New research hopes to create reactions necessary for industries such as pharmaceutical companies but eliminate the resulting waste from traditional methods. 

Traditional methods – dating back thousands of years – involve using solutions to speed up chemical reactions that are used to make products that we use every day. However, the leftover waste or solvents can often be a volatile compound.

Disposal and recycling is also becoming a growing and more costly challenge for companies as they follow increasing federal environmental regulations.

Instead of using solutions to create chemical reactions needed to manufacture products such as detergents, plastics and pharmaceuticals, Mack is using a physical catalyst – high-speed ball-milling – to force chemicals to come together to create these reactions. The mechanochemistry not only eliminates waste, but also is showing more success than liquids at forcing chemical reactions.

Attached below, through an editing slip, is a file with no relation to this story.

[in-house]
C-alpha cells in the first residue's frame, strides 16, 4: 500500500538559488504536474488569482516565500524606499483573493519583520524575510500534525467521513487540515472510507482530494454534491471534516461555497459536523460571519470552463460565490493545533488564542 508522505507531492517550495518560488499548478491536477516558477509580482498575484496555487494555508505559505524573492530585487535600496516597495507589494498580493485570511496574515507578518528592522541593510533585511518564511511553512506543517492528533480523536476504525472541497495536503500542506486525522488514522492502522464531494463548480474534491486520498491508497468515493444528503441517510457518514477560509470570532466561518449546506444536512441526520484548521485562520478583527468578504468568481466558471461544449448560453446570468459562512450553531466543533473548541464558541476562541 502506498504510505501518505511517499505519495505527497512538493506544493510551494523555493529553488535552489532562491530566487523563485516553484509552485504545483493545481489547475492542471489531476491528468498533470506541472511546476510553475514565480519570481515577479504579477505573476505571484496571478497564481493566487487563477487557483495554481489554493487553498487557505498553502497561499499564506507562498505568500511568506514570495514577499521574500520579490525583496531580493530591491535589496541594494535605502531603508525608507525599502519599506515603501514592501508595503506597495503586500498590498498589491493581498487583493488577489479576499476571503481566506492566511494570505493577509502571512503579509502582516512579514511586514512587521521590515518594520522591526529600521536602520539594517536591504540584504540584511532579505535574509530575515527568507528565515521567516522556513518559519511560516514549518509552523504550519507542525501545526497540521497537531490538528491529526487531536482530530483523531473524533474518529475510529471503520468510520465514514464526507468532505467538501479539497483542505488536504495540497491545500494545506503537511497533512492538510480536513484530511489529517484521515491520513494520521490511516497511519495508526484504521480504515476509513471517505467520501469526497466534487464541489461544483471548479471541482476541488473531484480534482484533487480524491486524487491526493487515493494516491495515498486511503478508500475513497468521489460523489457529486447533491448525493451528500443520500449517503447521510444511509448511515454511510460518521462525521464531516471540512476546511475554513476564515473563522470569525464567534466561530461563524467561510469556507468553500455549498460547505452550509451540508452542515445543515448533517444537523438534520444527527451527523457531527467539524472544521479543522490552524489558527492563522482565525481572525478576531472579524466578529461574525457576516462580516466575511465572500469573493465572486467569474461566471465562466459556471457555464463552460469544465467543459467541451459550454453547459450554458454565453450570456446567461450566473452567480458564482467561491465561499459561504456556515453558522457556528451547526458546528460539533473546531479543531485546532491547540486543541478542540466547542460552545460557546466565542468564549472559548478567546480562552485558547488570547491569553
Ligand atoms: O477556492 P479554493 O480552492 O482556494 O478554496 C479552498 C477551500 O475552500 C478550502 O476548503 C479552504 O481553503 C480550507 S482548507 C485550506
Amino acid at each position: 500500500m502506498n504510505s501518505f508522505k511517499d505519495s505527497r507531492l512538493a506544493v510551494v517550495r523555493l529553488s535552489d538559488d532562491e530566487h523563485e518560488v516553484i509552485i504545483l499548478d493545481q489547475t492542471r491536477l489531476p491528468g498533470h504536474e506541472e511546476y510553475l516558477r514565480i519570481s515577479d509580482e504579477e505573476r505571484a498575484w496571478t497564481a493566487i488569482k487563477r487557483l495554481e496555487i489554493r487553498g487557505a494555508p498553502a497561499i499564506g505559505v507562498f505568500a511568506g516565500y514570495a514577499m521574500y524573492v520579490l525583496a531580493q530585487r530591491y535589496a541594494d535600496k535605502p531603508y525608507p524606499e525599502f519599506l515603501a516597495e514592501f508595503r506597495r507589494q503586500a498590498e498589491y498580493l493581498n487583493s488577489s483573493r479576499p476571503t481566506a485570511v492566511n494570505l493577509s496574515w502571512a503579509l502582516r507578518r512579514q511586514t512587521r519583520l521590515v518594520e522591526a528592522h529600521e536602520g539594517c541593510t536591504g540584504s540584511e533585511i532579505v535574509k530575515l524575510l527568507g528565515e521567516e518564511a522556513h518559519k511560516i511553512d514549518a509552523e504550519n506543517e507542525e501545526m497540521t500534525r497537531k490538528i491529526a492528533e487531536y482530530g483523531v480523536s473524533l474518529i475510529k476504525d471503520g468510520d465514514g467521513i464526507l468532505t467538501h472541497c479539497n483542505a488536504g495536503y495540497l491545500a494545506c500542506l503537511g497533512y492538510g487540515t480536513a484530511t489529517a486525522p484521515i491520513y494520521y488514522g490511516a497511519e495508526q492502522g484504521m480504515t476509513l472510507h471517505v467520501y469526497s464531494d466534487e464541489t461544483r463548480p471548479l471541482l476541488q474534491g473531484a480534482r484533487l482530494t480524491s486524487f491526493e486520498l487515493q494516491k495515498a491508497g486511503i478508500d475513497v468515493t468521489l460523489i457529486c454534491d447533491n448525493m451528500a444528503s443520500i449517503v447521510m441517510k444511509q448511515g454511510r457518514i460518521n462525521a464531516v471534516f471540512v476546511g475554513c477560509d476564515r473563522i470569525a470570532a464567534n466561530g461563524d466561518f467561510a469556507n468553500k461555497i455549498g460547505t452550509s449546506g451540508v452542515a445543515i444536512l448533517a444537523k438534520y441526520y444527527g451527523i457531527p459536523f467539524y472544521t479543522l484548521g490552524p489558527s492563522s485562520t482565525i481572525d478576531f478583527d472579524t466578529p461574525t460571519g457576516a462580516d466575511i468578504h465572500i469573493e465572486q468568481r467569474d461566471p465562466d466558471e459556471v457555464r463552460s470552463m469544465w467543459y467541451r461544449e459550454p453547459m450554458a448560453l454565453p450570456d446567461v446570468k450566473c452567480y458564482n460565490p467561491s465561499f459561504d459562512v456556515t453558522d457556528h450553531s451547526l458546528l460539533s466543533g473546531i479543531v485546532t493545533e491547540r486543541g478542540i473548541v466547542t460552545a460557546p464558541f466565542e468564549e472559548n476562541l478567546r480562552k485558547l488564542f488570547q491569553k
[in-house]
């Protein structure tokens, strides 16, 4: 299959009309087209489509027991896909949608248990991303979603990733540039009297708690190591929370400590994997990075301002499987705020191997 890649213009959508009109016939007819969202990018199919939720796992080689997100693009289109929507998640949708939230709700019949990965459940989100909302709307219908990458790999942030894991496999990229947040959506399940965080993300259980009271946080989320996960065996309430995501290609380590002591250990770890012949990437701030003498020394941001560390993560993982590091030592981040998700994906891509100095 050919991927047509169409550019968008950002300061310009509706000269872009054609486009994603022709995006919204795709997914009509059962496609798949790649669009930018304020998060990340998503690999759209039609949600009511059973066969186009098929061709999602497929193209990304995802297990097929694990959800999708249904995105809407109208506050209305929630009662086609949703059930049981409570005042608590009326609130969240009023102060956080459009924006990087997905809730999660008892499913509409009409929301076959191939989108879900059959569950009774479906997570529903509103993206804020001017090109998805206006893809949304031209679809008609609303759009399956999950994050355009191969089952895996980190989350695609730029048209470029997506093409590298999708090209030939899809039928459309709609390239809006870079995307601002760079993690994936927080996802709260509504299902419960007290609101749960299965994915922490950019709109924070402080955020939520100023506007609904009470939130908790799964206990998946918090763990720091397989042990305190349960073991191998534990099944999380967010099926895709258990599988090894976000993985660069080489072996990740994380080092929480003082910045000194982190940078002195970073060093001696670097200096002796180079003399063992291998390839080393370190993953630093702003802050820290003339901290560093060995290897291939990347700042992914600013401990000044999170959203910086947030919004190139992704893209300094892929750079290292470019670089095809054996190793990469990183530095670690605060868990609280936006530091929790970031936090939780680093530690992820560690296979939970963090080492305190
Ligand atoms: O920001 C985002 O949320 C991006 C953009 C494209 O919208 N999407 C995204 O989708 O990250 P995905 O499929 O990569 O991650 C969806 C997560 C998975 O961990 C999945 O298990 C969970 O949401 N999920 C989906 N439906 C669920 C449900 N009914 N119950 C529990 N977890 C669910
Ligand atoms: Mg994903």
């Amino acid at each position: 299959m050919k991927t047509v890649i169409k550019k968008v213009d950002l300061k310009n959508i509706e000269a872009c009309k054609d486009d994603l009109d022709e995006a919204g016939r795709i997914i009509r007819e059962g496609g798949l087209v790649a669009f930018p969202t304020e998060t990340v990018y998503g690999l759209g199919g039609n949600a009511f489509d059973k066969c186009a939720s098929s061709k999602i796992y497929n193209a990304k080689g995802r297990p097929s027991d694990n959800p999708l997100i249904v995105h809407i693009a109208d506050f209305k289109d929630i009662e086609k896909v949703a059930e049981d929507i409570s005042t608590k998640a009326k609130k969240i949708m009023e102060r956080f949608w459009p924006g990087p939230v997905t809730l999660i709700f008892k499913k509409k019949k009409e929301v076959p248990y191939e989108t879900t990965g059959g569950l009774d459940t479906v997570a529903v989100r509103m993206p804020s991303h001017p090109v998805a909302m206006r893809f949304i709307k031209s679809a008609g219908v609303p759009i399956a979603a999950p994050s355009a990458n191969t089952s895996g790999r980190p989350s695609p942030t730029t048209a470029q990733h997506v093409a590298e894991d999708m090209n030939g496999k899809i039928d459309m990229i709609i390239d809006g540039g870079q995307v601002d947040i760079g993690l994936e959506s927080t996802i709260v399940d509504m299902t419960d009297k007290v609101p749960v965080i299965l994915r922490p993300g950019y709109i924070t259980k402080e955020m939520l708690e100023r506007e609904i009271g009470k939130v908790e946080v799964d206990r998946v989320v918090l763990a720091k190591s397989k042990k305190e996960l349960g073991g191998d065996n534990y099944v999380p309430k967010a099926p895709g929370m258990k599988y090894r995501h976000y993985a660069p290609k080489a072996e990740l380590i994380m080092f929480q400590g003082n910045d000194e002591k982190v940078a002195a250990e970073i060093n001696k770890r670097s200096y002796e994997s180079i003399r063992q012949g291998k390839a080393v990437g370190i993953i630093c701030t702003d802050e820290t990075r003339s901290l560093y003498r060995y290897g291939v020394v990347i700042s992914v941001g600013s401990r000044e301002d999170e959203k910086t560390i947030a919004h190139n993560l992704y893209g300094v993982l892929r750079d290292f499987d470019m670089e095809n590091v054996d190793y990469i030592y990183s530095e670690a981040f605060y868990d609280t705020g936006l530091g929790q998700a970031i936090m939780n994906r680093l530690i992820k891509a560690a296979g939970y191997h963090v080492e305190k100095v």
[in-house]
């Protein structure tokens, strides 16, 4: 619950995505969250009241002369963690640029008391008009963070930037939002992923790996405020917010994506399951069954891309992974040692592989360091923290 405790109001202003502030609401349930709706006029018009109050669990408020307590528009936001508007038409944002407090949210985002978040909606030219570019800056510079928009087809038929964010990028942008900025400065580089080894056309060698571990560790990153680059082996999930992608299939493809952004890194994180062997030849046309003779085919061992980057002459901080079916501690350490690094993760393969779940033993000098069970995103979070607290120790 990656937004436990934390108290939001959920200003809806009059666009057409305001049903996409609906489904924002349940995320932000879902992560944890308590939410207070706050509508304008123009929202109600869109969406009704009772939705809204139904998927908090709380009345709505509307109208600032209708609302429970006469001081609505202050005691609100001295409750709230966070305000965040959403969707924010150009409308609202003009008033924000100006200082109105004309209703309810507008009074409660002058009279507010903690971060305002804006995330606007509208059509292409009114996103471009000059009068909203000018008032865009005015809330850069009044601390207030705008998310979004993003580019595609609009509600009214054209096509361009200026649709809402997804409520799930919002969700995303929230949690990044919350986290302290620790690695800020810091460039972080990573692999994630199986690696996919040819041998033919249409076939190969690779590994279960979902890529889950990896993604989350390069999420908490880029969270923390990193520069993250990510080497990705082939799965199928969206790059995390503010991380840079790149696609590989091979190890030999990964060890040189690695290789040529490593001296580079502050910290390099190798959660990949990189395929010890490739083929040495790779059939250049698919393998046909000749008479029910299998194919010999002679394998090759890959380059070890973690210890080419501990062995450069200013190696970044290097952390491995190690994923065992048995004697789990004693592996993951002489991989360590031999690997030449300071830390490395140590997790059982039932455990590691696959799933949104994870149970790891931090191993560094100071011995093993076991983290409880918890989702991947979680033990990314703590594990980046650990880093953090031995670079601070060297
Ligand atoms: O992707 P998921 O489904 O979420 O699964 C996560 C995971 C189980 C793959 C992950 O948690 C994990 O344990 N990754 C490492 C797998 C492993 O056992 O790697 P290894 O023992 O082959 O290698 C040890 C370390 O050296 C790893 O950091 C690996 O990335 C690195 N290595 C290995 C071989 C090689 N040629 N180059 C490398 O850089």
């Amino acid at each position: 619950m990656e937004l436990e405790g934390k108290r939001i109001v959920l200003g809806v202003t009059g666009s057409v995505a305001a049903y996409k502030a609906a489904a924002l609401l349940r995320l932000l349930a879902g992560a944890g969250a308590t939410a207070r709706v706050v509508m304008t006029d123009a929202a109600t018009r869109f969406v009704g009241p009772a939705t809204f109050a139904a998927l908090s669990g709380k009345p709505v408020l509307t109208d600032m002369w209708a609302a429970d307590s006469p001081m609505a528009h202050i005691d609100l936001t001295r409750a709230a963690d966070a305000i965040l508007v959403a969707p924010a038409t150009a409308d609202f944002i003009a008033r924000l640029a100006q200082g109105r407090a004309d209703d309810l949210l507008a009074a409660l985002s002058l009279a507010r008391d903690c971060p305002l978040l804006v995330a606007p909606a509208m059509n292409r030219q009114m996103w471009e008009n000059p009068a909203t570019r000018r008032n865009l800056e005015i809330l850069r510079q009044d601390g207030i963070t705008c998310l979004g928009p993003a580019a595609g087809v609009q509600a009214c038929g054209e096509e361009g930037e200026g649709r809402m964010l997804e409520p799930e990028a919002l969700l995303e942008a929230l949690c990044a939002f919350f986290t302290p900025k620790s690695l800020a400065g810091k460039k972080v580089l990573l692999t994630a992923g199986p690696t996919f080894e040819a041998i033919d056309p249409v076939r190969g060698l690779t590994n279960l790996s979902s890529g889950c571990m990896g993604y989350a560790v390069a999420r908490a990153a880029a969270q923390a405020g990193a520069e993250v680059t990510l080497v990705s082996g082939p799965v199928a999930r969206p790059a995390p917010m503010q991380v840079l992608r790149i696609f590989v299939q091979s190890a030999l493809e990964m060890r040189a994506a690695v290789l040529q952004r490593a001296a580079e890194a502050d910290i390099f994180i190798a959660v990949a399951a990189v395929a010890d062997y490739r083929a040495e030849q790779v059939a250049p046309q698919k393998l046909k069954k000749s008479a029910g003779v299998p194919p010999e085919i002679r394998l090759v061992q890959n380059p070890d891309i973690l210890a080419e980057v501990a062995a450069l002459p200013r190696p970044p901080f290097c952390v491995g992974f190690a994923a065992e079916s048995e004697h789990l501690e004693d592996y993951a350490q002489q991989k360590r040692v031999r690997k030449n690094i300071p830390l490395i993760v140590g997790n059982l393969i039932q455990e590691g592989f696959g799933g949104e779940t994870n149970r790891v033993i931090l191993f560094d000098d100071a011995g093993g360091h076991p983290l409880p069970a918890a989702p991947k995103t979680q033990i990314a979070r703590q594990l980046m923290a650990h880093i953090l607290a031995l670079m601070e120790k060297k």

"The solvents comprise the large majority of chemicals that are handled, but the solvent doesn't do anything but serve as a mixing vehicle. For example, for every gram of pharmaceutical drug that is generated, 15 to 20 kilograms of solvent waste is generated in that process," says  James Mack, a University of Cincinnati associate professor of chemistry, who will present this research into greener chemistry on April 9, at the annual meeting of the American Chemical Society in New Orleans. "Mechanochemistry can develop new reactions that we haven't seen before, saving on waste and developing new science."

Mack also used a metal reactor vial to create chemical reactions, allowing recovery of the catalyst used to make the reaction, which usually can't be achieved by using solutions, and is exploring efforts at using natural chiral agents – agents that are non-superimposable, mirror images of each other – to successfully mix chemicals and eliminate waste such as oil.